The Logical Indian Crew

All You Need To Know About Dr Kamal Ranadive And Why Google Is Celebrating Her 104th Birth Anniversary

The Indian cell biologist is best known for her significant contribution to cancer research and lifetime devotion to creating a more equitable society with the help of science and education.

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On Monday, November 8, Google dedicated a doodle to renowned Indian cell biologist Dr Kamal Ranadive to celebrate her 104th birth anniversary. The scientist is best known for her significant contribution to cancer research and lifetime devotion to creating a more equitable society with the help of science and education.

The Google Doodle, created by India-based guest artist Ibrahim Rayintakath, shows Dr. Ranadive with a microscope.

Who Was Dr Kamal Ranadive?

Dr Kamal Samarath, popularly known as Dr Kamal Ranadive, was born in Pune in 1917. Her family encouraged her to opt for medical education, but Ranadive was more interested in Biology.

In 1949, she received a doctorate in cytology, while working as a researcher in the Indian Cancer Research Center (ICRC). She returned to Bombay (now Mumbai) after completing her fellowship at Johns Hopkins University in Baltimore, Maryland, USA. Later, she established India's first culture laboratory at ICRC Mumbai.

As the director of the ICRC and a pioneer in animal modelling of cancer development, Ranadive was among the first researchers in the country to propose a link between breast cancer and heredity and identify these links among cancers and certain viruses.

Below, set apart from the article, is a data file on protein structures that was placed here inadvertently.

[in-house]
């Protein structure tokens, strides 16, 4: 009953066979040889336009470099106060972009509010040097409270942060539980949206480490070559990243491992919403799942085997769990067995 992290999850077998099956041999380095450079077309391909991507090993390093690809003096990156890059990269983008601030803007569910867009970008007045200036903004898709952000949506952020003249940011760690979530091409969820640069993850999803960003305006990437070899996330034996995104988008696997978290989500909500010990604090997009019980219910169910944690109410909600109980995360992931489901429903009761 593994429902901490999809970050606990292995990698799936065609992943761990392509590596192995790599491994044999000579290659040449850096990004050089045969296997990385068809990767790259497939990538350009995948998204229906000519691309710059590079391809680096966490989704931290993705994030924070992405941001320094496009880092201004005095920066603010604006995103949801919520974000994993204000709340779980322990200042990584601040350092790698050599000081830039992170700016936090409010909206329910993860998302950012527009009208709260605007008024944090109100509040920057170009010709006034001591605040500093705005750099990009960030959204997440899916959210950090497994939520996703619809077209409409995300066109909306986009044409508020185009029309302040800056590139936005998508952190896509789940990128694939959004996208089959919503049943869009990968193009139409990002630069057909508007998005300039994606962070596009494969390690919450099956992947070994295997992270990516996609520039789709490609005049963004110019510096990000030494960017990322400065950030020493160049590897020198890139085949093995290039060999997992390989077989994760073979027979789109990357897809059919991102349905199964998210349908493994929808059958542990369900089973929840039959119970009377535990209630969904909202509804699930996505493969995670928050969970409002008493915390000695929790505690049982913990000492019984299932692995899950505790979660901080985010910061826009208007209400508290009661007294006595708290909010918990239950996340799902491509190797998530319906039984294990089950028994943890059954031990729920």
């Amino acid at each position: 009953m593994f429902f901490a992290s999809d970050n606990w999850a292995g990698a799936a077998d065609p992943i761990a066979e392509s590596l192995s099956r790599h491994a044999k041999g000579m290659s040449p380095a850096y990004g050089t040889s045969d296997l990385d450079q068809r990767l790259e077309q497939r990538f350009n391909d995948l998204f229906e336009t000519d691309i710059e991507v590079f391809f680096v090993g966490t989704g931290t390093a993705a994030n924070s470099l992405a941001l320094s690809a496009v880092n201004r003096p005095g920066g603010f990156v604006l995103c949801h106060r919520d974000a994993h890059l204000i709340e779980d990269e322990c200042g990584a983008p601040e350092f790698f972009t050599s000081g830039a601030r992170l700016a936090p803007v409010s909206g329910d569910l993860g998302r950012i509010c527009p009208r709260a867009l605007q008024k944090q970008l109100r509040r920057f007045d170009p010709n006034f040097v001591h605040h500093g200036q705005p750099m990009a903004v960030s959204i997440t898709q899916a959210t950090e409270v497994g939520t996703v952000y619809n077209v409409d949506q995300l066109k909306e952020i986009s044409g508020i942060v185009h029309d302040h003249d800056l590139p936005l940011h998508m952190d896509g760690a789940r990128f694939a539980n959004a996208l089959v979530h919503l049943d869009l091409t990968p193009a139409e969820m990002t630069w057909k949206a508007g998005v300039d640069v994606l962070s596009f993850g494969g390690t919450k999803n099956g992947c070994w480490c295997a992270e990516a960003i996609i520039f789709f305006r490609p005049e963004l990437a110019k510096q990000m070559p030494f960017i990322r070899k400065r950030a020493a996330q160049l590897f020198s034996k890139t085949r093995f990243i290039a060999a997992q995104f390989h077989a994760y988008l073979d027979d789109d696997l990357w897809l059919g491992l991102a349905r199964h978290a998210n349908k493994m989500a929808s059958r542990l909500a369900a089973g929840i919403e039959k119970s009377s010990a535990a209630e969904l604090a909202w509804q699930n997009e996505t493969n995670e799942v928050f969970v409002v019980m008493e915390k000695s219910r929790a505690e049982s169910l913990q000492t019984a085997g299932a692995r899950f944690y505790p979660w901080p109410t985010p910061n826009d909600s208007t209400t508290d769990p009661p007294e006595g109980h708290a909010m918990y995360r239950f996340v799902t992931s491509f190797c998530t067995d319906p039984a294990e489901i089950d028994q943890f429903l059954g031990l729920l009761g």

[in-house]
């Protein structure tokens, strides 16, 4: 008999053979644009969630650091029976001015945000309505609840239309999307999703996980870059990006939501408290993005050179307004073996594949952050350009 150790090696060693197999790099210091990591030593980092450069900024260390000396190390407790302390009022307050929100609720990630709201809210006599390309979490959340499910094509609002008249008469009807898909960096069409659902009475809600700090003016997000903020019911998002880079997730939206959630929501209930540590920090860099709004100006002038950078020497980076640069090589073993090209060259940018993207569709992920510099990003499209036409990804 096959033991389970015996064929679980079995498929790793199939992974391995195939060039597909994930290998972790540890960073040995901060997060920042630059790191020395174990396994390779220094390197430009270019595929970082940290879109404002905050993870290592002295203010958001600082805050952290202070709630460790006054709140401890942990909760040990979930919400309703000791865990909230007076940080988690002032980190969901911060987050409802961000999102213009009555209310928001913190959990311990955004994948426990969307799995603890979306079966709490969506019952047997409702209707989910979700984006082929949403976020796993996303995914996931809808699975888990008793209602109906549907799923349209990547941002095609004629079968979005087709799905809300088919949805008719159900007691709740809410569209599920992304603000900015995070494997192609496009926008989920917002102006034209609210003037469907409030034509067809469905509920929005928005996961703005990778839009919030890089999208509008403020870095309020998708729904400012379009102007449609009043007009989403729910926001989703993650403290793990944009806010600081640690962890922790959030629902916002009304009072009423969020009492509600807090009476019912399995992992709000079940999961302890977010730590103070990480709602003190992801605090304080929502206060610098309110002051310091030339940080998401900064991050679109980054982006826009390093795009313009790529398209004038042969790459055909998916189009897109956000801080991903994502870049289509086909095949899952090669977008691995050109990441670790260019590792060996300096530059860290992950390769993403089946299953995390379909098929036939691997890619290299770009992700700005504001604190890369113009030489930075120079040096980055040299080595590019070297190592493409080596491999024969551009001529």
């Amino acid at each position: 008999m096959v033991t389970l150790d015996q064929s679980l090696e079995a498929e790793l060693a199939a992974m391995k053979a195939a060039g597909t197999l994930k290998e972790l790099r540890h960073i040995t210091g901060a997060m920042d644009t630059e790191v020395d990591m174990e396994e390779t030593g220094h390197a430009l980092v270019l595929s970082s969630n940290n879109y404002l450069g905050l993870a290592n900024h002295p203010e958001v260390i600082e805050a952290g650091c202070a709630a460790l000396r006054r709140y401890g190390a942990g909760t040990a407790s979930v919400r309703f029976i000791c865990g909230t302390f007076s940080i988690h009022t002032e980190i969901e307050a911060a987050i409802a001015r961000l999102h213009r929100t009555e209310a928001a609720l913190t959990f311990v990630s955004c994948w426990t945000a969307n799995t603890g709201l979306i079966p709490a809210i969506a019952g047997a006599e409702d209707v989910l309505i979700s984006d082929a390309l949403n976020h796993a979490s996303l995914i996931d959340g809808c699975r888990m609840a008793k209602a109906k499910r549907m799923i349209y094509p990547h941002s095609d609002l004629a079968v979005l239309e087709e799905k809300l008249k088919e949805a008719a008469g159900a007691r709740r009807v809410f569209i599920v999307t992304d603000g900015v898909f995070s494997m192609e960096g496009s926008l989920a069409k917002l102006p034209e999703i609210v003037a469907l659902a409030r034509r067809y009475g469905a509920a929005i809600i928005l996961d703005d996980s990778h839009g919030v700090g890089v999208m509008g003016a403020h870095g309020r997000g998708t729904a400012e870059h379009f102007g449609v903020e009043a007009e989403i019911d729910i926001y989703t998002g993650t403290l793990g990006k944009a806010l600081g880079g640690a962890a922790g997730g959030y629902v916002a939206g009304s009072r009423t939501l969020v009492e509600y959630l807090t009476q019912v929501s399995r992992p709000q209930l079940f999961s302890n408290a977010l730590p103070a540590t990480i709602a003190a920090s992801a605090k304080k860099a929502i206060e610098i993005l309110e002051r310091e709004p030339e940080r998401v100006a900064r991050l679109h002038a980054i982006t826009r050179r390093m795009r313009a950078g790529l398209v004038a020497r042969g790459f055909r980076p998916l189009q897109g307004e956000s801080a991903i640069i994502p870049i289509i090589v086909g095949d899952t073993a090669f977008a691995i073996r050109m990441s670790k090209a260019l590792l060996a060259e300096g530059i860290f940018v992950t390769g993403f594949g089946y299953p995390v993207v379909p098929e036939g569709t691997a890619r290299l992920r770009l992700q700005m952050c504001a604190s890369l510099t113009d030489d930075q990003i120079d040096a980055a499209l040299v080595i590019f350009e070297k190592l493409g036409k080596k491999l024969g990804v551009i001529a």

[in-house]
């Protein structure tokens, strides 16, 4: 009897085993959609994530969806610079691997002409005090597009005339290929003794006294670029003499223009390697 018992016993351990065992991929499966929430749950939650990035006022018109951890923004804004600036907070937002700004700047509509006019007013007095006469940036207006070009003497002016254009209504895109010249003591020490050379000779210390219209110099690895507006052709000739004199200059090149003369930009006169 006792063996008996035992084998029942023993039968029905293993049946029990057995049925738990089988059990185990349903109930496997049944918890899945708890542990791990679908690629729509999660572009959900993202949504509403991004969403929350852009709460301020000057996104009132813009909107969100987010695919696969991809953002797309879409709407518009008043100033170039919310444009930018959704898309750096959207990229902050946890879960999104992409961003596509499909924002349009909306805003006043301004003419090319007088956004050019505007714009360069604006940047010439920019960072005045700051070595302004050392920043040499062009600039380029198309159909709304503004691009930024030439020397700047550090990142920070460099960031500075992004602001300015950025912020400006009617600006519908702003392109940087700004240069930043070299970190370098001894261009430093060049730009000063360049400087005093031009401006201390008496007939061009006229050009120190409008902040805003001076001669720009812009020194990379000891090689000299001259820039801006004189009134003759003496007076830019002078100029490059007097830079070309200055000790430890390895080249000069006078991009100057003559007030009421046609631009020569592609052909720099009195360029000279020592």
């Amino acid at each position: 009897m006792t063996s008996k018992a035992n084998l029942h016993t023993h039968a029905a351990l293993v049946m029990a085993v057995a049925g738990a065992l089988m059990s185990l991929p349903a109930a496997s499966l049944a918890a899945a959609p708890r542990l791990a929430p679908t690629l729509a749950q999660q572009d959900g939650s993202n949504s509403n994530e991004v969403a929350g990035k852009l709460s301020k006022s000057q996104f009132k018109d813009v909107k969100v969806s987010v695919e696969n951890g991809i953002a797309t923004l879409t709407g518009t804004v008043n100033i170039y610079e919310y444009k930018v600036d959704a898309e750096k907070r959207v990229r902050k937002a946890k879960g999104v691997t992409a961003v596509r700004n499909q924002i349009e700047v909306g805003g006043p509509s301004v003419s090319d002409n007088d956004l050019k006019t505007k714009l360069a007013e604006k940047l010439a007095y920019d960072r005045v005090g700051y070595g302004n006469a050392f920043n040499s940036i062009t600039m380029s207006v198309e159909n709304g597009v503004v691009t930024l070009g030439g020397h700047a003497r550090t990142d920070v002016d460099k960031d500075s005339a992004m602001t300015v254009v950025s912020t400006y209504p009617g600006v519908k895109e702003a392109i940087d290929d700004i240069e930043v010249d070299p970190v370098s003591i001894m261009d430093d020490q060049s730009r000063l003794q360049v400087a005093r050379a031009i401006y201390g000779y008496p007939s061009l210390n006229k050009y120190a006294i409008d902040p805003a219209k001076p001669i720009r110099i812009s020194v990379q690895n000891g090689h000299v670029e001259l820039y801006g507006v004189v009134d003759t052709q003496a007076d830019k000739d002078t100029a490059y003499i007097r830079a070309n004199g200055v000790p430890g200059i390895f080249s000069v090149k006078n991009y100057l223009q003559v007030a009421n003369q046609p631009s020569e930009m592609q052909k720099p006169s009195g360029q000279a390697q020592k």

The Indian cell biologist studied Mycobacterium leprae, the bacterium that causes leprosy, and helped develop a vaccine for it. In 1973, Dr. Ranadive and her 11 other colleagues founded the Indian Women Scientists' Association (IWSA) to support women in scientific fields.

"Ranadive also encouraged students and Indian scholars abroad to return to their own country and use their knowledge to work for their communities. After retiring in 1989, the scientist worked in rural communities in Maharashtra, training women as healthcare workers, providing health and nutrition education. The IWSA has 11 chapters in India and provides scholarships and childcare options for women in science," wrote Google.

Also Read: Chennai School Maintains Caste-Based Attendance For 'Administrative Purpose', Faces Action


Contributors Suggest Correction
Writer : Tashafi Nazir
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Editor : Palak Agrawal
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Creatives : Tashafi Nazir

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